One 'Silly Symphonies' cartoon, 'The Three Little Pigs' (1933) by Burt Gillett, became a huge success. Disney's adaptation of Joseph Jacobs' world famous fairy tale became the most popular non-Mickey short of the studio. The title song 'Who's Afraid of the Big Bad Wolf?' by Frank Churchill was a nation-wide hit and resonated with people destined to overcome fear of unemployment during the Great Depression. The catchy tune was also the first of many musical Disney standards. 'The Three Little Pigs' had a tremendous influence on popular culture. Virtually all adaptations of the classic fairy tale nowadays follow the family friendly Disney version in which the pigs are individualized and none get eaten by the wolf. 'The Three Little Pigs' was so popular that Disney was asked to create sequels. He reluctantly did so, but knew beforehand that they could never top the success of the original. Indeed, the three sequels ('The Big Bad Wolf', 1934, 'Three Little Wolves', 1936, and 'The Practical Pig , 1939) all flopped. In the same year the second sequel came out, 1936, the characters also made their debut as comic characters in the 'Silly Symphonies' feature. Al Taliaferro was the first to draw them, later followed by Carl Buettner, Gil Turner and Jack Bradbury when the characters made their appearance in the comic books. The 'Big Bad Wolf' comics proved to be far more enduring than the animated sequels. Countless episodes were written and drawn. All of them revolve around the Big Bad Wolf's non-effective plans to eat the little pigs.

The Barnyard Symphony, by Al Taliaferro
'The Farmyard Symphony' (Silly Symphonies, 23 October 1938) - © Disney.

Donald Duck
Al Taliaferro adapted several other Silly Symphonies into comics, such as 'The Tortoise and the Hare' (1934) and 'Elmer Elephant' (1936). However the most significant was 'The Wise Little Hen' (9 June 1934). This animated short marked the debut of a duck who would soon rival Mickey's popularity: Donald Duck. Like all Disney characters, Donald was not created by Walt himself. The duck in sailor suit was designed by Dick Huemer, Art Babbitt and Dick Lundy. Originally he had a long beak and his iconic temper problems only became a defining character trait in the Mickey Mouse short 'Orphan's Benefit' (1934), which marked his second screen appearance. From that moment on, Donald became Disney's second biggest star. He was paired with Mickey and Goofy in several other shorts, until he finally received his own series in 1937. Starting with 'Don Donald' (1937) by Ben Sharpsteen, the temperamental duck would star in more individual shorts than any other Disney character. The studio found it easier to write storylines, since he wasn't as limited as Mickey. Children loved the big-eared mouse so much that Mickey couldn't express any troublesome behaviour. Donald has always been more of an anti-hero. His unluckiness and furiosity made him more relatable to audiences. And since the bad consequences of his behaviour were always shown, parents didn't worry about the duck being a bad example to their kids.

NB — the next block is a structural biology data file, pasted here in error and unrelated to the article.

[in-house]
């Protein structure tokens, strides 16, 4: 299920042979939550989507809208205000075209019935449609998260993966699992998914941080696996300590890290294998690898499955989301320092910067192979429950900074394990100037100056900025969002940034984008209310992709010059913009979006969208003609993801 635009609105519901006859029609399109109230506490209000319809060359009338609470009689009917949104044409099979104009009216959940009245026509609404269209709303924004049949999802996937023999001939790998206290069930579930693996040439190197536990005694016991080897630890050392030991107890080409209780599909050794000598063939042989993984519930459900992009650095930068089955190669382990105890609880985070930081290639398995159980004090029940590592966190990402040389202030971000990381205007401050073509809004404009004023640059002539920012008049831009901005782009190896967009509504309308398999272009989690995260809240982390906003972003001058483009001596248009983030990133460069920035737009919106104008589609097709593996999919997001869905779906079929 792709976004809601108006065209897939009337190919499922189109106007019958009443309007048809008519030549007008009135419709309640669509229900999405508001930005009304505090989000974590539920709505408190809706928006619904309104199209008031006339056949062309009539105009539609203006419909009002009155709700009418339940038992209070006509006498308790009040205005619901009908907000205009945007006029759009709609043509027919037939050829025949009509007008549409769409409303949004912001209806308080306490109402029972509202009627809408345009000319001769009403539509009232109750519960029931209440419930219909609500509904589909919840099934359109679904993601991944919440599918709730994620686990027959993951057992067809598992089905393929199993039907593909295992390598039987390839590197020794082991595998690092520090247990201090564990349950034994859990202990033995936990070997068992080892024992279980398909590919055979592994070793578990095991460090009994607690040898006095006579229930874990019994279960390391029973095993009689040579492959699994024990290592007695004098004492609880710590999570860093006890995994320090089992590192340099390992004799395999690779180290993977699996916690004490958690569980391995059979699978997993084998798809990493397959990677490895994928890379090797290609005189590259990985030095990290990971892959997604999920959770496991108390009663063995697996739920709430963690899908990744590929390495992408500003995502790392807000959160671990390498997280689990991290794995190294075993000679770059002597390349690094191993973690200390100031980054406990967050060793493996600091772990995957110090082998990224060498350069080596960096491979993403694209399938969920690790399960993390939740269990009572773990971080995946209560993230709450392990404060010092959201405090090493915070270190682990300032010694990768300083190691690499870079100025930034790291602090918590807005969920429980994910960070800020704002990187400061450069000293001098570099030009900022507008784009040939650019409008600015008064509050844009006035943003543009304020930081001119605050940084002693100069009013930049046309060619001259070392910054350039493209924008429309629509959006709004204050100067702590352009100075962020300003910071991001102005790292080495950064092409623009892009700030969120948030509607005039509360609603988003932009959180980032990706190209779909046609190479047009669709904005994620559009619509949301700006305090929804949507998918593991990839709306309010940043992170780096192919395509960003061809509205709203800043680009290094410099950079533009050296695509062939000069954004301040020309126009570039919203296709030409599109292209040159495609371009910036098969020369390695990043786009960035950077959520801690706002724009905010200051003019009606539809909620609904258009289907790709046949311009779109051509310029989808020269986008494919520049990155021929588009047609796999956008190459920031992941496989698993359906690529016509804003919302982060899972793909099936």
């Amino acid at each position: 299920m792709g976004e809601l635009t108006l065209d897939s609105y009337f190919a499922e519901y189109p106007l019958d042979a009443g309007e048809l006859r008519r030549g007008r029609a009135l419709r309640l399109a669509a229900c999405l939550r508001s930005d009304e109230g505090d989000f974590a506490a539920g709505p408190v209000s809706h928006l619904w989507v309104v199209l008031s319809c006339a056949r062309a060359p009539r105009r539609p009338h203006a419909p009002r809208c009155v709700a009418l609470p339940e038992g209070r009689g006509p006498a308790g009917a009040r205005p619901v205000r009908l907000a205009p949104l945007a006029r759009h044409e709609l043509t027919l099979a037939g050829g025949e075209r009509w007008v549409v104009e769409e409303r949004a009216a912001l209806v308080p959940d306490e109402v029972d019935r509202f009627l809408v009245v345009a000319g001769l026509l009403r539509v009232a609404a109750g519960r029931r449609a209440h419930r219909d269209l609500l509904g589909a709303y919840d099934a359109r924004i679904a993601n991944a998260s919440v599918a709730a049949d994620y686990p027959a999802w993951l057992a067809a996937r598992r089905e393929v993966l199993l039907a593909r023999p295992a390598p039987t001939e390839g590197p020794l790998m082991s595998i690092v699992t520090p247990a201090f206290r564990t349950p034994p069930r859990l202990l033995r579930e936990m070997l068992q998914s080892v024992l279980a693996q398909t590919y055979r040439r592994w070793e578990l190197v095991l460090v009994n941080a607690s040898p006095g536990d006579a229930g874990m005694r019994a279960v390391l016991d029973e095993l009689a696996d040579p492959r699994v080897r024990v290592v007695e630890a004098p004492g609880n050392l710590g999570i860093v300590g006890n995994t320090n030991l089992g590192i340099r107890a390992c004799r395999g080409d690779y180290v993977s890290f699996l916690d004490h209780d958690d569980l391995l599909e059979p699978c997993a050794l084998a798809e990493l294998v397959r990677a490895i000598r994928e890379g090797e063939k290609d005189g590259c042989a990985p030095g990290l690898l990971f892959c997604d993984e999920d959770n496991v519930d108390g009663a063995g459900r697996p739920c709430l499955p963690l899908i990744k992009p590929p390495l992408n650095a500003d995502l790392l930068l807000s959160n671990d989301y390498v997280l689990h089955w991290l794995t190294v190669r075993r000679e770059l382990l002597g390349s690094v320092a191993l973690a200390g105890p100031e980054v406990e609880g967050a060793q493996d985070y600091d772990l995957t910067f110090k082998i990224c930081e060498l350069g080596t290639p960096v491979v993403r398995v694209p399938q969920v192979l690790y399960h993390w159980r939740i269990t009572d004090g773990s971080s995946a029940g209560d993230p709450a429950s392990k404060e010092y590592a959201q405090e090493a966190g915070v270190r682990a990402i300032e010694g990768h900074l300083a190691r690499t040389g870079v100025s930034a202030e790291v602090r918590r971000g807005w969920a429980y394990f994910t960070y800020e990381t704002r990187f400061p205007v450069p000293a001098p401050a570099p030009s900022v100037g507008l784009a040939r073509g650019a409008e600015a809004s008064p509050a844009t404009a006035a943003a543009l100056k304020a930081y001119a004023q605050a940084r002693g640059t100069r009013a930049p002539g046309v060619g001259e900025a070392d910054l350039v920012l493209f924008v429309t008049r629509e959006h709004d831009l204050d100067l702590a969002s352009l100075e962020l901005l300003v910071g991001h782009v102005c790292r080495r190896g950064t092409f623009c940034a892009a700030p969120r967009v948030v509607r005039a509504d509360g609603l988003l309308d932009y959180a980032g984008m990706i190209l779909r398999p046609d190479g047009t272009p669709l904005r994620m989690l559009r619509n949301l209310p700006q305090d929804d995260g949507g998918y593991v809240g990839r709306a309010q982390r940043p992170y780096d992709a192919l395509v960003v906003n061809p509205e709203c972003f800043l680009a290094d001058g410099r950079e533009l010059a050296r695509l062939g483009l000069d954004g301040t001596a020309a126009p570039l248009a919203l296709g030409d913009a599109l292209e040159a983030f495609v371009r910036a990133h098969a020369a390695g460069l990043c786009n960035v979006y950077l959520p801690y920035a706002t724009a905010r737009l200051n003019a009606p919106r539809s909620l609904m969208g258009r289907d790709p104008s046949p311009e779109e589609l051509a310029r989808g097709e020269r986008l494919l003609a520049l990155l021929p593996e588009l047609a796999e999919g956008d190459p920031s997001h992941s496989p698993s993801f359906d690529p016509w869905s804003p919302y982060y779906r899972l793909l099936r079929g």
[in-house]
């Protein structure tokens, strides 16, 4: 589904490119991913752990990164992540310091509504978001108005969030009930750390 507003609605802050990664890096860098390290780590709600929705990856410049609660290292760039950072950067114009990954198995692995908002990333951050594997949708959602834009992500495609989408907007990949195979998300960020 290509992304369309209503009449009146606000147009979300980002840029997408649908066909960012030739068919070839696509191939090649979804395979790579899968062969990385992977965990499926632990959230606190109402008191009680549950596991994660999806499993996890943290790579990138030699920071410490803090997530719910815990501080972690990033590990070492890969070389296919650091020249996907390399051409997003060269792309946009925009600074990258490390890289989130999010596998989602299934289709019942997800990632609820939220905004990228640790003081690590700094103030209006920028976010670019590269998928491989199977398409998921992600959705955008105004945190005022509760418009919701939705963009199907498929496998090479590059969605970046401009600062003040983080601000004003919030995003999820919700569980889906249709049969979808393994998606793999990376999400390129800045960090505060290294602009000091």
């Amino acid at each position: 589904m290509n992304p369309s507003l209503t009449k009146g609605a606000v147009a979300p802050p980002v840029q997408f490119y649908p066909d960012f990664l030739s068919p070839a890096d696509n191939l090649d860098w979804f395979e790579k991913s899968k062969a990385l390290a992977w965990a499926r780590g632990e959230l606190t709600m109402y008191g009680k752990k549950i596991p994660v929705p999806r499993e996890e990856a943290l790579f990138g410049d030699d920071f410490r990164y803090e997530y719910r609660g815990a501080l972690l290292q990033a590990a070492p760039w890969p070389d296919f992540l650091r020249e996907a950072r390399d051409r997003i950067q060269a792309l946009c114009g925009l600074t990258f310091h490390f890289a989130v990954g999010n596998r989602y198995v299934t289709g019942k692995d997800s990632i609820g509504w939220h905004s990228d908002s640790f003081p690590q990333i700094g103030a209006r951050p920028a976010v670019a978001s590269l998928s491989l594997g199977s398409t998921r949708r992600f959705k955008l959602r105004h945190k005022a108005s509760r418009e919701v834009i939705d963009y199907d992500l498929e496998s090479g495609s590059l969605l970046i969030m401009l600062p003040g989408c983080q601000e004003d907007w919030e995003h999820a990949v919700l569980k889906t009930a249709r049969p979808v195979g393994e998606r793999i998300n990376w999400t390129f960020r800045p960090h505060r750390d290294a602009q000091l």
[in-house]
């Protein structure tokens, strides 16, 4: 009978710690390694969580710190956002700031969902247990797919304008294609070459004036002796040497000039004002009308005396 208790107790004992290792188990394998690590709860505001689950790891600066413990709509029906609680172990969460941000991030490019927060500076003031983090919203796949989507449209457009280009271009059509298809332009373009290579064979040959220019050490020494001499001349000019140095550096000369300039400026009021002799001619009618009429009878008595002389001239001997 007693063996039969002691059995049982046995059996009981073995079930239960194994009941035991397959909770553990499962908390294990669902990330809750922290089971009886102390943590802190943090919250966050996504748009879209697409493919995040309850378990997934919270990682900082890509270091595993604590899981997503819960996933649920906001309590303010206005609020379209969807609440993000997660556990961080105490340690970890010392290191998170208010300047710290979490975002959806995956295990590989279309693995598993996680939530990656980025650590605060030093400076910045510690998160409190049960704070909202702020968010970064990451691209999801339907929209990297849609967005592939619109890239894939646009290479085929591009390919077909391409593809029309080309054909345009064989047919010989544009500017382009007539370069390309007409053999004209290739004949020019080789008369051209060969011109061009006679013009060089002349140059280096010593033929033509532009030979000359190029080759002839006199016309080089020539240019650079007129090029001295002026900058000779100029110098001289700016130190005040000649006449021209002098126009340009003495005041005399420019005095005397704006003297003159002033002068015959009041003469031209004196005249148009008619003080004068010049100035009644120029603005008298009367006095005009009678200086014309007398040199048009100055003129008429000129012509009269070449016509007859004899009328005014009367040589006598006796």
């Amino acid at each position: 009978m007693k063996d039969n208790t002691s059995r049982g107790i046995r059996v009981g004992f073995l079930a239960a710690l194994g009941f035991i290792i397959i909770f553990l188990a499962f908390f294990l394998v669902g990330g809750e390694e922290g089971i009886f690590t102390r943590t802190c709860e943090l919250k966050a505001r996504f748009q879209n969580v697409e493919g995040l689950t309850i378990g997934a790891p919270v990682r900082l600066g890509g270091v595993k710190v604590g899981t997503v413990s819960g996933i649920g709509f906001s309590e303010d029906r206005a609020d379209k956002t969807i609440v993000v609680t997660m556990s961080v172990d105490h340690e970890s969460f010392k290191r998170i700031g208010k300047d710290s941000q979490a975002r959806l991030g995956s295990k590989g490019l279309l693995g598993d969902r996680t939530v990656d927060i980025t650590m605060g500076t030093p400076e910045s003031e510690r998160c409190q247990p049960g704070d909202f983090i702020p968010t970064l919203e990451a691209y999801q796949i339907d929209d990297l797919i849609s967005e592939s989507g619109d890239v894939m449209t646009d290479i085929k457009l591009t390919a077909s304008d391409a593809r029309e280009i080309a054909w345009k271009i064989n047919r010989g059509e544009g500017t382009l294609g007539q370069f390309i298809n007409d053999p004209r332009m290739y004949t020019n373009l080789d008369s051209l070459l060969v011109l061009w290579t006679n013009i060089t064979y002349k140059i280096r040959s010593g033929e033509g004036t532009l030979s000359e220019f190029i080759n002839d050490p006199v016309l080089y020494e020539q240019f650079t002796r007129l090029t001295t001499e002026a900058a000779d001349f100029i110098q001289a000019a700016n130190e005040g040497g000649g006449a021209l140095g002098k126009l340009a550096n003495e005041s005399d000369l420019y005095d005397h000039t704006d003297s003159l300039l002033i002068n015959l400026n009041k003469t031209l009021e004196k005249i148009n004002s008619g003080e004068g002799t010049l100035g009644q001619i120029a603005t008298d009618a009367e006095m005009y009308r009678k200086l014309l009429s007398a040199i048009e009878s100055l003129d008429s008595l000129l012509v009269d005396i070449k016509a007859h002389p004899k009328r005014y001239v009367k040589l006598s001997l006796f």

The Boarding-School Mystery, starring the Toby Tortoise and Max the Hare (Silly Symphonies, 30 December 1934)
'The Boarding School Mystery', starring the Toby Tortoise and Max the Hare (Silly Symphonies, 30 December 1934) - © Disney.